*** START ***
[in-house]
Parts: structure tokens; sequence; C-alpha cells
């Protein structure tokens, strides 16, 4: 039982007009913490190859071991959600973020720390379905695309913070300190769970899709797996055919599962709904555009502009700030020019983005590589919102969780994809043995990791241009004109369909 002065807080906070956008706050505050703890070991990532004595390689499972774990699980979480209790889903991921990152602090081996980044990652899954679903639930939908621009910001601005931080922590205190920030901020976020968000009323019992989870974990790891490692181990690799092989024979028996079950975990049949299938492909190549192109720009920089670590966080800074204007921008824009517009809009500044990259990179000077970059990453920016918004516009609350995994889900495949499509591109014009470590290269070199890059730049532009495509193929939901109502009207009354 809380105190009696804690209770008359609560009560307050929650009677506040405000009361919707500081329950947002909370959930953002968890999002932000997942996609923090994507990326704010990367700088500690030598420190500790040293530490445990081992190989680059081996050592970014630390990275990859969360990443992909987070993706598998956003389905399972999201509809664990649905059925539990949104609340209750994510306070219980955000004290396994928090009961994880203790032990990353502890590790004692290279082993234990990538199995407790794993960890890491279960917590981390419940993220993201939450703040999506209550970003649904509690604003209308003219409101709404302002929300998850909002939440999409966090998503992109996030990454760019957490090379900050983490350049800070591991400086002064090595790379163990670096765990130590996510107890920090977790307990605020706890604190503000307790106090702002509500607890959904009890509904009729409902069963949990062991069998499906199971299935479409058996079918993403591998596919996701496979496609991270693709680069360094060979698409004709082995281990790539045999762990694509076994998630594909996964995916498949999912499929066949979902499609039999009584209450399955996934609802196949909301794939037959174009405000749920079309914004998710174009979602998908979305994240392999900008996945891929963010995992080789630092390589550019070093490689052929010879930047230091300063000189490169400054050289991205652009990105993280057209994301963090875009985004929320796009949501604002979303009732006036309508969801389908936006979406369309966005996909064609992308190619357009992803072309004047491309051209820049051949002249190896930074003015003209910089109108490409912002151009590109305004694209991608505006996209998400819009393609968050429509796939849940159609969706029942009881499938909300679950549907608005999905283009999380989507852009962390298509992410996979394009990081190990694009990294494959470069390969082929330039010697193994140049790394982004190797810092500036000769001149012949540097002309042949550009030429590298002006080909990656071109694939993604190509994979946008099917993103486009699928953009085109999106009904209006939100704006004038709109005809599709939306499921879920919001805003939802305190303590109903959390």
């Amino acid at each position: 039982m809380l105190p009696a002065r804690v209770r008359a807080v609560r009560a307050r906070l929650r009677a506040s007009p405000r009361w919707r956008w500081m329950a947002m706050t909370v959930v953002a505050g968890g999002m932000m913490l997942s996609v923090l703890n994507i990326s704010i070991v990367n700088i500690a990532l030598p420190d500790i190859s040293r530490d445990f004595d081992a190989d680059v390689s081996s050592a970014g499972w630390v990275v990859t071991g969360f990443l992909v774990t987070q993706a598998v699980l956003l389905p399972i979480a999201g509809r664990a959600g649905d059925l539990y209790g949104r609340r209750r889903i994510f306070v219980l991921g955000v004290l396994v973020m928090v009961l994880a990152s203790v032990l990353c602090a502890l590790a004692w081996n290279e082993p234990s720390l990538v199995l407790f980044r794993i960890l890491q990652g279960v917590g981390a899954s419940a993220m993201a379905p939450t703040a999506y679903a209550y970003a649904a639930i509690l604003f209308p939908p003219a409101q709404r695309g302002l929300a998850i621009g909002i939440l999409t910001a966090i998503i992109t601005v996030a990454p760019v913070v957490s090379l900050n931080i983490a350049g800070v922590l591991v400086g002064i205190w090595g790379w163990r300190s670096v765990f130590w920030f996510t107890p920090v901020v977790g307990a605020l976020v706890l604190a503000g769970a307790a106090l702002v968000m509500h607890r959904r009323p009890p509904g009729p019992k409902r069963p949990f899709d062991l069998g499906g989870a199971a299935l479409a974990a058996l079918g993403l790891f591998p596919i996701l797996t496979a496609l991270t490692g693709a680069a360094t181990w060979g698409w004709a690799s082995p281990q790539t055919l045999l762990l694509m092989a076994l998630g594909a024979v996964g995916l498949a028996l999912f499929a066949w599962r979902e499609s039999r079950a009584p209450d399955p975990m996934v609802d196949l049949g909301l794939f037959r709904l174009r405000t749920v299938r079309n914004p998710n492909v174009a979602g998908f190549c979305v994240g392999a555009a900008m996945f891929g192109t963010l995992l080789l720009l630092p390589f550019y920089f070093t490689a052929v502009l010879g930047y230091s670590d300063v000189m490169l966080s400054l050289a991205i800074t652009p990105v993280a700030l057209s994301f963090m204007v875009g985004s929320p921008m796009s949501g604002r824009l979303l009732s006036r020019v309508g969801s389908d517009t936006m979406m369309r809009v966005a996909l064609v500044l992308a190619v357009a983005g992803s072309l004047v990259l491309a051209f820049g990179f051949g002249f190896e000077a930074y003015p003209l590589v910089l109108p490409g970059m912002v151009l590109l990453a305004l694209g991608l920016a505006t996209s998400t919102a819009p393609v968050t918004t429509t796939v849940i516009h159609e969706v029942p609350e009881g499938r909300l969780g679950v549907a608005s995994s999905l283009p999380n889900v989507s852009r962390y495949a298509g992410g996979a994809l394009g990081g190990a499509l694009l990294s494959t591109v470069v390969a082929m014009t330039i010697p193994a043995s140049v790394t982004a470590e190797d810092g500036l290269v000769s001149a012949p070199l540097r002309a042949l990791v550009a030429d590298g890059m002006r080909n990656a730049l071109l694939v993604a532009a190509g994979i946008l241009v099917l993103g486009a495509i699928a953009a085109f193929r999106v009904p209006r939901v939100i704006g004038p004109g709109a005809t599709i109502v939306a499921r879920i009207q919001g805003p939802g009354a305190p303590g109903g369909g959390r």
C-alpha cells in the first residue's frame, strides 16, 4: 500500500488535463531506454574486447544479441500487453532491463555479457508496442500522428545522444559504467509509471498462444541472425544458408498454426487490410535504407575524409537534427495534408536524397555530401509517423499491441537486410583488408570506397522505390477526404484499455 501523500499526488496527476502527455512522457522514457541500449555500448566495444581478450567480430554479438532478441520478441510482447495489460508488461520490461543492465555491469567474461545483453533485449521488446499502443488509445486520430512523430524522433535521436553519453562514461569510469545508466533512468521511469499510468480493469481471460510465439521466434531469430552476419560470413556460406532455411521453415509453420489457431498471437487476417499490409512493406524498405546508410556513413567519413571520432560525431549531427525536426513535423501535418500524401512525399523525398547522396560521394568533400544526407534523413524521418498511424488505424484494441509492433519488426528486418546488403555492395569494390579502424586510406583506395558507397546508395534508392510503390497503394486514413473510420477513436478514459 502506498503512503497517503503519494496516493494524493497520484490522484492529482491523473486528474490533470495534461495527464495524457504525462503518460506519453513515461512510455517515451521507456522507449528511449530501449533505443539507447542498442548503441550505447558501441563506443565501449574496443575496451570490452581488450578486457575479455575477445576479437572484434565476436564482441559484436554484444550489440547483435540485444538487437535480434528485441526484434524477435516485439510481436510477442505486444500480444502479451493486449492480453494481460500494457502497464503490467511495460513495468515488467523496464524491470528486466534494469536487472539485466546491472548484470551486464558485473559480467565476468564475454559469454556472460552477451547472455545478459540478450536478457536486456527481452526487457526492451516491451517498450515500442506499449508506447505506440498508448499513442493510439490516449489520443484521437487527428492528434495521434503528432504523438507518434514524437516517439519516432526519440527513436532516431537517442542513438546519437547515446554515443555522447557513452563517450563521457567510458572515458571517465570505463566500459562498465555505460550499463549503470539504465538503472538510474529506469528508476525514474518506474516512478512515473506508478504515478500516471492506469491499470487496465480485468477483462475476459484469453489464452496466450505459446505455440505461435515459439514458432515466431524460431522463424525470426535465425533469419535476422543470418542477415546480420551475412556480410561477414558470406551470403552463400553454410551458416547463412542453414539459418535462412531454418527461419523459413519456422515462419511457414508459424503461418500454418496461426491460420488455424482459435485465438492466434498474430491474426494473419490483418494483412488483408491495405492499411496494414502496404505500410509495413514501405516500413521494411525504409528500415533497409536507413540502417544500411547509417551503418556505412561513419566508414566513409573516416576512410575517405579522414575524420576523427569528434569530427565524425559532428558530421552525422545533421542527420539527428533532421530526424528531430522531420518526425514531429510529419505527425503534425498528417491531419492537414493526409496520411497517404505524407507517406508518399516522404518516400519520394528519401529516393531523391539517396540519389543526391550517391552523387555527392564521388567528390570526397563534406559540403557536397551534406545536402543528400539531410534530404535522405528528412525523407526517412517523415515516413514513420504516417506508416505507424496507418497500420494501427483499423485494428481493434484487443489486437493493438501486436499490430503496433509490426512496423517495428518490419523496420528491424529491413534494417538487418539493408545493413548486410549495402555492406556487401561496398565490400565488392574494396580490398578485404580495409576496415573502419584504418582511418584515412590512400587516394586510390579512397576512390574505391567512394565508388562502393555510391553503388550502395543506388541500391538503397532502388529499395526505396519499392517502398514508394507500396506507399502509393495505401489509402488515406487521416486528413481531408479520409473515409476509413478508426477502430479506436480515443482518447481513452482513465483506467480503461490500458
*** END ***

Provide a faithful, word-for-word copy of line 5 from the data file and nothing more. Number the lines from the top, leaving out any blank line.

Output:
C-alpha cells in the first residue's frame, strides 16, 4: 500500500488535463531506454574486447544479441500487453532491463555479457508496442500522428545522444559504467509509471498462444541472425544458408498454426487490410535504407575524409537534427495534408536524397555530401509517423499491441537486410583488408570506397522505390477526404484499455 501523500499526488496527476502527455512522457522514457541500449555500448566495444581478450567480430554479438532478441520478441510482447495489460508488461520490461543492465555491469567474461545483453533485449521488446499502443488509445486520430512523430524522433535521436553519453562514461569510469545508466533512468521511469499510468480493469481471460510465439521466434531469430552476419560470413556460406532455411521453415509453420489457431498471437487476417499490409512493406524498405546508410556513413567519413571520432560525431549531427525536426513535423501535418500524401512525399523525398547522396560521394568533400544526407534523413524521418498511424488505424484494441509492433519488426528486418546488403555492395569494390579502424586510406583506395558507397546508395534508392510503390497503394486514413473510420477513436478514459 502506498503512503497517503503519494496516493494524493497520484490522484492529482491523473486528474490533470495534461495527464495524457504525462503518460506519453513515461512510455517515451521507456522507449528511449530501449533505443539507447542498442548503441550505447558501441563506443565501449574496443575496451570490452581488450578486457575479455575477445576479437572484434565476436564482441559484436554484444550489440547483435540485444538487437535480434528485441526484434524477435516485439510481436510477442505486444500480444502479451493486449492480453494481460500494457502497464503490467511495460513495468515488467523496464524491470528486466534494469536487472539485466546491472548484470551486464558485473559480467565476468564475454559469454556472460552477451547472455545478459540478450536478457536486456527481452526487457526492451516491451517498450515500442506499449508506447505506440498508448499513442493510439490516449489520443484521437487527428492528434495521434503528432504523438507518434514524437516517439519516432526519440527513436532516431537517442542513438546519437547515446554515443555522447557513452563517450563521457567510458572515458571517465570505463566500459562498465555505460550499463549503470539504465538503472538510474529506469528508476525514474518506474516512478512515473506508478504515478500516471492506469491499470487496465480485468477483462475476459484469453489464452496466450505459446505455440505461435515459439514458432515466431524460431522463424525470426535465425533469419535476422543470418542477415546480420551475412556480410561477414558470406551470403552463400553454410551458416547463412542453414539459418535462412531454418527461419523459413519456422515462419511457414508459424503461418500454418496461426491460420488455424482459435485465438492466434498474430491474426494473419490483418494483412488483408491495405492499411496494414502496404505500410509495413514501405516500413521494411525504409528500415533497409536507413540502417544500411547509417551503418556505412561513419566508414566513409573516416576512410575517405579522414575524420576523427569528434569530427565524425559532428558530421552525422545533421542527420539527428533532421530526424528531430522531420518526425514531429510529419505527425503534425498528417491531419492537414493526409496520411497517404505524407507517406508518399516522404518516400519520394528519401529516393531523391539517396540519389543526391550517391552523387555527392564521388567528390570526397563534406559540403557536397551534406545536402543528400539531410534530404535522405528528412525523407526517412517523415515516413514513420504516417506508416505507424496507418497500420494501427483499423485494428481493434484487443489486437493493438501486436499490430503496433509490426512496423517495428518490419523496420528491424529491413534494417538487418539493408545493413548486410549495402555492406556487401561496398565490400565488392574494396580490398578485404580495409576496415573502419584504418582511418584515412590512400587516394586510390579512397576512390574505391567512394565508388562502393555510391553503388550502395543506388541500391538503397532502388529499395526505396519499392517502398514508394507500396506507399502509393495505401489509402488515406487521416486528413481531408479520409473515409476509413478508426477502430479506436480515443482518447481513452482513465483506467480503461490500458